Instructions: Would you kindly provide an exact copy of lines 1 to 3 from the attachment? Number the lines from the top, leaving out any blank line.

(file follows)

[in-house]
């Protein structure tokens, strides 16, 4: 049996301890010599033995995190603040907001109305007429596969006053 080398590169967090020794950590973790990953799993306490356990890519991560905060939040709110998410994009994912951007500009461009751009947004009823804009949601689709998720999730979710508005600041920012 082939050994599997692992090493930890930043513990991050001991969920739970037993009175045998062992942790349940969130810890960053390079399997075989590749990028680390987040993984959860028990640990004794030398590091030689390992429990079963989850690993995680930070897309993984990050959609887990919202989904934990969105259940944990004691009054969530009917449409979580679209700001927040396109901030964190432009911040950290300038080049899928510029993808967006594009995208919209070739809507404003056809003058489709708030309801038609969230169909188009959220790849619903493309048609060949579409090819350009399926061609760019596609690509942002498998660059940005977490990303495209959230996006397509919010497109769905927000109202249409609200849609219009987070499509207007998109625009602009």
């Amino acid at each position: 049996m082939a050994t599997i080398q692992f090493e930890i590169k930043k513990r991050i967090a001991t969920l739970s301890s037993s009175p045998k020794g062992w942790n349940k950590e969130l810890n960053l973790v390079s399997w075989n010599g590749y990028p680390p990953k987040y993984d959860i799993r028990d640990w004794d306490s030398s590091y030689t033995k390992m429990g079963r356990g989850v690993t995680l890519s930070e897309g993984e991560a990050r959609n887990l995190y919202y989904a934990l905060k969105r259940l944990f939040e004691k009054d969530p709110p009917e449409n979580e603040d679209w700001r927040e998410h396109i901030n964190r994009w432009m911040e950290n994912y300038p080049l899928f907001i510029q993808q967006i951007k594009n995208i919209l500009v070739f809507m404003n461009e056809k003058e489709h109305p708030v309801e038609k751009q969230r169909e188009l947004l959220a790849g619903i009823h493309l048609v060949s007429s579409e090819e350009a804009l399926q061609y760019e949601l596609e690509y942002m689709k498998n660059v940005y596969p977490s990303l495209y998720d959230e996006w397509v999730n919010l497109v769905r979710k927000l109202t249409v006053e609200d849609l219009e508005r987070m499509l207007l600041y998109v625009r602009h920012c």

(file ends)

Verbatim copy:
[in-house]
């Protein structure tokens, strides 16, 4: 049996301890010599033995995190603040907001109305007429596969006053 080398590169967090020794950590973790990953799993306490356990890519991560905060939040709110998410994009994912951007500009461009751009947004009823804009949601689709998720999730979710508005600041920012 082939050994599997692992090493930890930043513990991050001991969920739970037993009175045998062992942790349940969130810890960053390079399997075989590749990028680390987040993984959860028990640990004794030398590091030689390992429990079963989850690993995680930070897309993984990050959609887990919202989904934990969105259940944990004691009054969530009917449409979580679209700001927040396109901030964190432009911040950290300038080049899928510029993808967006594009995208919209070739809507404003056809003058489709708030309801038609969230169909188009959220790849619903493309048609060949579409090819350009399926061609760019596609690509942002498998660059940005977490990303495209959230996006397509919010497109769905927000109202249409609200849609219009987070499509207007998109625009602009």
């Amino acid at each position: 049996m082939a050994t599997i080398q692992f090493e930890i590169k930043k513990r991050i967090a001991t969920l739970s301890s037993s009175p045998k020794g062992w942790n349940k950590e969130l810890n960053l973790v390079s399997w075989n010599g590749y990028p680390p990953k987040y993984d959860i799993r028990d640990w004794d306490s030398s590091y030689t033995k390992m429990g079963r356990g989850v690993t995680l890519s930070e897309g993984e991560a990050r959609n887990l995190y919202y989904a934990l905060k969105r259940l944990f939040e004691k009054d969530p709110p009917e449409n979580e603040d679209w700001r927040e998410h396109i901030n964190r994009w432009m911040e950290n994912y300038p080049l899928f907001i510029q993808q967006i951007k594009n995208i919209l500009v070739f809507m404003n461009e056809k003058e489709h109305p708030v309801e038609k751009q969230r169909e188009l947004l959220a790849g619903i009823h493309l048609v060949s007429s579409e090819e350009a804009l399926q061609y760019e949601l596609e690509y942002m689709k498998n660059v940005y596969p977490s990303l495209y998720d959230e996006w397509v999730n919010l497109v769905r979710k927000l109202t249409v006053e609200d849609l219009e508005r987070m499509l207007l600041y998109v625009r602009h920012c």